"…what I look for when I’m working is a special kind of uncertainty. Where the comfort is withdrawn of knowing how it’s all going to work out, or of knowing what you’re supposed to feel… That kind of hovering between certainties in the structure connects with the issues themselves in the work; displacement, the immigrant experience, the journey of the refugee."
Vera Frenkel, 1993
Toronto-based artist Vera Frenkel is internationally acclaimed for her works in video, installation, new media and performance. She addresses themes of human migration, cultural memory, language, and bureaucracy.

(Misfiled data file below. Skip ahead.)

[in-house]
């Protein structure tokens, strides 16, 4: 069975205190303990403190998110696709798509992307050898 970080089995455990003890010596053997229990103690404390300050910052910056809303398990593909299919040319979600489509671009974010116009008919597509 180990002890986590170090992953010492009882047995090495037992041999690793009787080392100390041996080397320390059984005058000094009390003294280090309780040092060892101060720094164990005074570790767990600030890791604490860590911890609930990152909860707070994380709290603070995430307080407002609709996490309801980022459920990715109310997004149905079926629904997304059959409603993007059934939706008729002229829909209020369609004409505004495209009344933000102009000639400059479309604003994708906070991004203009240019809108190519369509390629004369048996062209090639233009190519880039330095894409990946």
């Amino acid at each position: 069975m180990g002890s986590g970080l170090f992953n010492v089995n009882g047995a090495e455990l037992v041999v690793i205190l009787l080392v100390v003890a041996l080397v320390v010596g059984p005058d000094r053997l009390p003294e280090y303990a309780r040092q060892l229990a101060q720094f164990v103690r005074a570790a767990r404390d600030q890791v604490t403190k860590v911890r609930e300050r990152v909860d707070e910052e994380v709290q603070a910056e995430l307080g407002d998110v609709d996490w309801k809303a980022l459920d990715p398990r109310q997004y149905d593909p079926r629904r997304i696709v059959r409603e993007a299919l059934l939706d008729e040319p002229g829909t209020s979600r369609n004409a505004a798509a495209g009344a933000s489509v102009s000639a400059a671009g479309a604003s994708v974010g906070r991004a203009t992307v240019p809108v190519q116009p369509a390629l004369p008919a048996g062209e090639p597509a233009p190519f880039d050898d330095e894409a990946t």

Frenkel graduated in fine arts from McGill University in 1959 and did further studies in Montréal under Arthur Lismer and Albert Dumouchel. After concentrating early in her career on prints, drawings, collage and written text, she began working in video in the late 1970s. By the 1990s, she was experimenting with video-installation and Web art.
Frenkel’s works include The Secret Life of Cornelia Lumsden and …from the Transit Bar. She participated in the 1992 documenta IX in Kassel and the 1997 Venice Biennale and is Professor Emerita at York University. Frenkel is a recipient of the Governor General’s Award in Visual and Media Arts.
Photo: Martin Lipman
Born in Bratislava, Czechoslovakia, 10 November 1938
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